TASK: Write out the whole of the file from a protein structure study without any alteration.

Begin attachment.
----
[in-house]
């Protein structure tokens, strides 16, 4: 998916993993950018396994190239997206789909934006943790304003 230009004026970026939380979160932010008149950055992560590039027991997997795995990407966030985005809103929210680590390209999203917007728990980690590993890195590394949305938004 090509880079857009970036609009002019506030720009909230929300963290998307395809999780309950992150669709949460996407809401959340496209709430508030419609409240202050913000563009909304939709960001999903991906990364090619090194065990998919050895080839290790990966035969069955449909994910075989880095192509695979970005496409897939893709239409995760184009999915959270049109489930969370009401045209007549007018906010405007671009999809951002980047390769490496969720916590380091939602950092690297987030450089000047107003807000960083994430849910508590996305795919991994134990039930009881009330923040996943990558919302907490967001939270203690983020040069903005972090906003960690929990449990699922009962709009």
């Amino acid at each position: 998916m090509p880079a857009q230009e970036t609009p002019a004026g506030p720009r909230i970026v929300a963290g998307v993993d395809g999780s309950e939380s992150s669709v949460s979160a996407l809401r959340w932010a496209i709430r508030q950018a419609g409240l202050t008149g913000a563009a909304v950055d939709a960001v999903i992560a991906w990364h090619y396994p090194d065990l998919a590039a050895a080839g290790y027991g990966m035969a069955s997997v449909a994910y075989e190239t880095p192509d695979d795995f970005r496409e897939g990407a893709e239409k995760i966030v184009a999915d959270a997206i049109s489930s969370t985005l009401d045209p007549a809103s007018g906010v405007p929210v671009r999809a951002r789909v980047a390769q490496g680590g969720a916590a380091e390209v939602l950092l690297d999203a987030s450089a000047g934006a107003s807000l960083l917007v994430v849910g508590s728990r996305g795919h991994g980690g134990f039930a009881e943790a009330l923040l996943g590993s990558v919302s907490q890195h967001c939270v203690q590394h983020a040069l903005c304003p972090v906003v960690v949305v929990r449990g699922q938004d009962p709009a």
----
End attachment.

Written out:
[in-house]
């Protein structure tokens, strides 16, 4: 998916993993950018396994190239997206789909934006943790304003 230009004026970026939380979160932010008149950055992560590039027991997997795995990407966030985005809103929210680590390209999203917007728990980690590993890195590394949305938004 090509880079857009970036609009002019506030720009909230929300963290998307395809999780309950992150669709949460996407809401959340496209709430508030419609409240202050913000563009909304939709960001999903991906990364090619090194065990998919050895080839290790990966035969069955449909994910075989880095192509695979970005496409897939893709239409995760184009999915959270049109489930969370009401045209007549007018906010405007671009999809951002980047390769490496969720916590380091939602950092690297987030450089000047107003807000960083994430849910508590996305795919991994134990039930009881009330923040996943990558919302907490967001939270203690983020040069903005972090906003960690929990449990699922009962709009």
């Amino acid at each position: 998916m090509p880079a857009q230009e970036t609009p002019a004026g506030p720009r909230i970026v929300a963290g998307v993993d395809g999780s309950e939380s992150s669709v949460s979160a996407l809401r959340w932010a496209i709430r508030q950018a419609g409240l202050t008149g913000a563009a909304v950055d939709a960001v999903i992560a991906w990364h090619y396994p090194d065990l998919a590039a050895a080839g290790y027991g990966m035969a069955s997997v449909a994910y075989e190239t880095p192509d695979d795995f970005r496409e897939g990407a893709e239409k995760i966030v184009a999915d959270a997206i049109s489930s969370t985005l009401d045209p007549a809103s007018g906010v405007p929210v671009r999809a951002r789909v980047a390769q490496g680590g969720a916590a380091e390209v939602l950092l690297d999203a987030s450089a000047g934006a107003s807000l960083l917007v994430v849910g508590s728990r996305g795919h991994g980690g134990f039930a009881e943790a009330l923040l996943g590993s990558v919302s907490q890195h967001c939270v203690q590394h983020a040069l903005c304003p972090v906003v960690v949305v929990r449990g699922q938004d009962p709009a």